Abram Olmstead  | June 20, 2013

A Fresh Start for Education in the Big Easy Spawns Startups

Education reform is a constant on the minds of parents, teachers, administrators, and policymakers. But after Hurricane Katrina, New Orleans didn’t need to reform its education system—it needed to rebuild it.

When 110 of New Orleans’ 127 public schools were destroyed by Katrina, the city had a virtually blank slate and didn’t waste the opportunity. Before the hurricane, New Orleans public school student performance was at the bottom of national rankings, and two-thirds of city schools were rated “academically unacceptable” by the state. Education Next’s Jed Horne wrote, “Students graduating with honors were sometimes incapable of elementary mathematics and some were barely able to read. One high-school valedictorian failed the graduate exit exam and then failed it some more—five times all told—and this was the school’s top student.”

In the wake of the storm, the city turned over education operations to the state-run Recovery School District (RSD). The RSD team put its faith in charter schools (80% of New Orleans students are in charter schools—dramatically higher than any other U.S. city), and, almost eight years later, it’s difficult to argue with the numbers. Today, 34% of students are in low-performing schools, down markedly from 67% before Katrina. The graduation rate has climbed from 55 percent to over 75 percent.

“We’ve helped close the achievement gap in the state,” said Kenneth Campbell, president of the Black Alliance for Educational Options, an organization that promotes parental choice in education. “New Orleans is the fastest growing district in terms of student achievement and has been for the last five years.”

The charter system has meant greater autonomy and flexibility for schools. “It gives me such pride because I know that as a community we are running this school,” said Sharon Clark, charter director of the Sophie B. Wright Charter School. “We’re not waiting on bureaucracy in the district just to alter the type of textbooks or workbooks or the clubs that we want to have—that’s a great feeling as an educator.”

As New Orleans made massive improvements to its education rankings, it was also growing in its level of entrepreneurial activity—some 40% above the national average in 2011, according to Brookings. Tim Williamson, co-founder and CEO of startup accelerator The Idea Village, said, “When Katrina hit, New Orleans became a startup city. Everyone was an entrepreneur overnight because we all had to rebuild houses, neighborhoods, networks—with limited resources.”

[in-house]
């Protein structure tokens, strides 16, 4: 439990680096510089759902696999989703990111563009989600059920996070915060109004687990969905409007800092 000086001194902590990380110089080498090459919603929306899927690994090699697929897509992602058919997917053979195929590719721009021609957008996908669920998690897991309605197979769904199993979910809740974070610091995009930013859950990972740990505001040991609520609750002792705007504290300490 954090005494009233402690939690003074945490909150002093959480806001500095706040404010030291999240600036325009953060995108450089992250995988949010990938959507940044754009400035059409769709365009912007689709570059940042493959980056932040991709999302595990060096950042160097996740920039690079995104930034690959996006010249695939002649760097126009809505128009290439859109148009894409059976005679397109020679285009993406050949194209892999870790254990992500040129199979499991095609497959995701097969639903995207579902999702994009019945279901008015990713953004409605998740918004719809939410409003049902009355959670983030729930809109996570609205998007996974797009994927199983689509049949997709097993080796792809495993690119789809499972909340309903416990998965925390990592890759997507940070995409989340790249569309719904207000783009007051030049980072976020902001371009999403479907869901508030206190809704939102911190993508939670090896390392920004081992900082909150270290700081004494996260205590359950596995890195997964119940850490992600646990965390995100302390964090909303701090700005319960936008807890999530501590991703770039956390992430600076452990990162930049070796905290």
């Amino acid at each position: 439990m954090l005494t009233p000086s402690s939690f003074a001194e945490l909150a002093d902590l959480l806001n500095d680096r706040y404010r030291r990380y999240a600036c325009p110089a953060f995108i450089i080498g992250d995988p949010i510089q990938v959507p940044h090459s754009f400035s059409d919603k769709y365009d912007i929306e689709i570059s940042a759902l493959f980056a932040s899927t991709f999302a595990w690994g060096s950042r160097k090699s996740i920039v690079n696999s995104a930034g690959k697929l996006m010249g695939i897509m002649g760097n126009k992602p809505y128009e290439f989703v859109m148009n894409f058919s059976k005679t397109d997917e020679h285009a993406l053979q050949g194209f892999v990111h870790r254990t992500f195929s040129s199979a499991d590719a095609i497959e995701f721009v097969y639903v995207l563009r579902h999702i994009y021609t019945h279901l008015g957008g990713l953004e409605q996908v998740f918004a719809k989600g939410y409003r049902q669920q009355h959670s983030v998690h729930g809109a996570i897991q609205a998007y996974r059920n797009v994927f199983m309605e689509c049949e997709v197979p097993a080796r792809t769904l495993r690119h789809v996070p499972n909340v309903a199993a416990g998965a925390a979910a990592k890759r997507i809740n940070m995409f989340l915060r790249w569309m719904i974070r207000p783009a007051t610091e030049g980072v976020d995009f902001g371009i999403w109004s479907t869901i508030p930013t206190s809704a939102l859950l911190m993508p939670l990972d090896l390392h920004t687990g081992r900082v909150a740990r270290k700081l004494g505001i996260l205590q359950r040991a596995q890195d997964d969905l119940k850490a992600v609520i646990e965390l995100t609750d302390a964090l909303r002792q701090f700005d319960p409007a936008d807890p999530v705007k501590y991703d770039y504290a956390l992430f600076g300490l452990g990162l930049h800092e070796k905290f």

The Idea Village’s New Orleans Entrepreneur Week, now in its fifth year, holds annual pitch contests and draws thousands of participants. Jim Coulter, a private equity investor who helps sponsor the event, told ABC, “Post Katrina it was clear that New Orleans needed to remake itself in the aftermath of what was a terrible tragedy. And ultimately to remake itself it had to lean not only on government but on business. And the fastest way to emerge as a business center was, quite frankly, to become an entrepreneurial center.”

It’s no surprise that the entrepreneurially-minded city that is rebuilding its school system has fostered a collection of education startups. Two of these startups were winners of venture capital at New Orleans Entrepreneur Week: the growing Kickboard was a winner in 2010, and Education Everytime was one of the funded finalists this year.

  • Kickboard: Jen Medbery came to New Orleans as a math teacher for charter school Sci Academy, and evolved into an entrepreneur when she saw an opportunity to fill a void that standardized tests cannot. Kickboard is a dashboard that lets teachers analyze student performance and behavior. Is a “C” representative of the student’s math skills, or does that student have a solid grasp of fractions but lack understanding of ratios? Kickboard can help teachers go beyond test scores—and it’s catching on beyond the Bayou. Now in use in 11 states, Medbery told Fast Company that Kickboard is seeing increased demand, but also “the eagerness of teachers and school leaders to adopt a more analytical approach to teaching and learning.”
  • Education Everytime: Lorenzo Castillo has found there’s a rhythm to learning and he’s using music to fine tune student efficiency. The one-time detention mainstay was changed when he began attending a KIPP public charter school in Houston, so much so that he went on to be a Teach for America corps member. As a teacher, he integrated music and found that his students learned more and responded to routine. “I made everything into a song,” he told The Times Picayune. “Like a class playlist, basically, and I played it every single day.” The playlist worked like a “Pavlovian” trigger, cuing students to the next task. The program has quadrupled the pass rate of struggling math students at KIPP Houston, and has cut class transition times in half at KIPP New Orleans Leadership Academy, according to the company’s testimonial page